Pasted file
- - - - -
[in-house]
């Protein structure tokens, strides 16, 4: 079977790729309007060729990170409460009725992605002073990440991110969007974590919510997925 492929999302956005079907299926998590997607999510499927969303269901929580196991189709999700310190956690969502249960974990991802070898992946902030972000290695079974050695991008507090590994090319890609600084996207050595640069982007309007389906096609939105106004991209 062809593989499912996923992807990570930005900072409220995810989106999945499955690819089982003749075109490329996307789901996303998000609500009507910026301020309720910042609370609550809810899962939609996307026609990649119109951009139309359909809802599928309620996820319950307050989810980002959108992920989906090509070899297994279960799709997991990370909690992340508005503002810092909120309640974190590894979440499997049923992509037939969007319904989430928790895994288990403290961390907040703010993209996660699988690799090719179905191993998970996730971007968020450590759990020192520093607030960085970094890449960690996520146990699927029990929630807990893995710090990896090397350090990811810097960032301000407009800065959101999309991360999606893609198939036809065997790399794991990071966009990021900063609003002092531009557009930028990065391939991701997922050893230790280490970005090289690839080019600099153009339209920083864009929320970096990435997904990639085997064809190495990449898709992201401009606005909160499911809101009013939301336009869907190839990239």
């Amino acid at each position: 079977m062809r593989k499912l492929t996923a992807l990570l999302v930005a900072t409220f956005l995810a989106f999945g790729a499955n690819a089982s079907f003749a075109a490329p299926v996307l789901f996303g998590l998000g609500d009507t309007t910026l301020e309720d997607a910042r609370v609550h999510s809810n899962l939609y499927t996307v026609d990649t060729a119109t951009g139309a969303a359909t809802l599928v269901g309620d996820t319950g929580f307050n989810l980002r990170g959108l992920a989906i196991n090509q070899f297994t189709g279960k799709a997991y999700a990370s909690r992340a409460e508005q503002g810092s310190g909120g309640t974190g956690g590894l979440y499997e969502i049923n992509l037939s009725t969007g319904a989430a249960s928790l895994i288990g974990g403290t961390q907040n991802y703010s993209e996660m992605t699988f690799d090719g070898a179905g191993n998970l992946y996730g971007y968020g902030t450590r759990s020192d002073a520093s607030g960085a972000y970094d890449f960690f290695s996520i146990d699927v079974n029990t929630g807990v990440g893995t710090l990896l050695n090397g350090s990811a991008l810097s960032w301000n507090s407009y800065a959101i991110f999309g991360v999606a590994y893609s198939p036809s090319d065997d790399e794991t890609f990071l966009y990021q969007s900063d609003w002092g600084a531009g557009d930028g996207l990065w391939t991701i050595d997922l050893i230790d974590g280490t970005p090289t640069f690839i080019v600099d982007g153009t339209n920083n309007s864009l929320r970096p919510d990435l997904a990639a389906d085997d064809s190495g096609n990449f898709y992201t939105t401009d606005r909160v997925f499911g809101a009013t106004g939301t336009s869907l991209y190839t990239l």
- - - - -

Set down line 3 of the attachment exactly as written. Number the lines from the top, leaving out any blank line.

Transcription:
């Amino acid at each position: 079977m062809r593989k499912l492929t996923a992807l990570l999302v930005a900072t409220f956005l995810a989106f999945g790729a499955n690819a089982s079907f003749a075109a490329p299926v996307l789901f996303g998590l998000g609500d009507t309007t910026l301020e309720d997607a910042r609370v609550h999510s809810n899962l939609y499927t996307v026609d990649t060729a119109t951009g139309a969303a359909t809802l599928v269901g309620d996820t319950g929580f307050n989810l980002r990170g959108l992920a989906i196991n090509q070899f297994t189709g279960k799709a997991y999700a990370s909690r992340a409460e508005q503002g810092s310190g909120g309640t974190g956690g590894l979440y499997e969502i049923n992509l037939s009725t969007g319904a989430a249960s928790l895994i288990g974990g403290t961390q907040n991802y703010s993209e996660m992605t699988f690799d090719g070898a179905g191993n998970l992946y996730g971007y968020g902030t450590r759990s020192d002073a520093s607030g960085a972000y970094d890449f960690f290695s996520i146990d699927v079974n029990t929630g807990v990440g893995t710090l990896l050695n090397g350090s990811a991008l810097s960032w301000n507090s407009y800065a959101i991110f999309g991360v999606a590994y893609s198939p036809s090319d065997d790399e794991t890609f990071l966009y990021q969007s900063d609003w002092g600084a531009g557009d930028g996207l990065w391939t991701i050595d997922l050893i230790d974590g280490t970005p090289t640069f690839i080019v600099d982007g153009t339209n920083n309007s864009l929320r970096p919510d990435l997904a990639a389906d085997d064809s190495g096609n990449f898709y992201t939105t401009d606005r909160v997925f499911g809101a009013t106004g939301t336009s869907l991209y190839t990239l």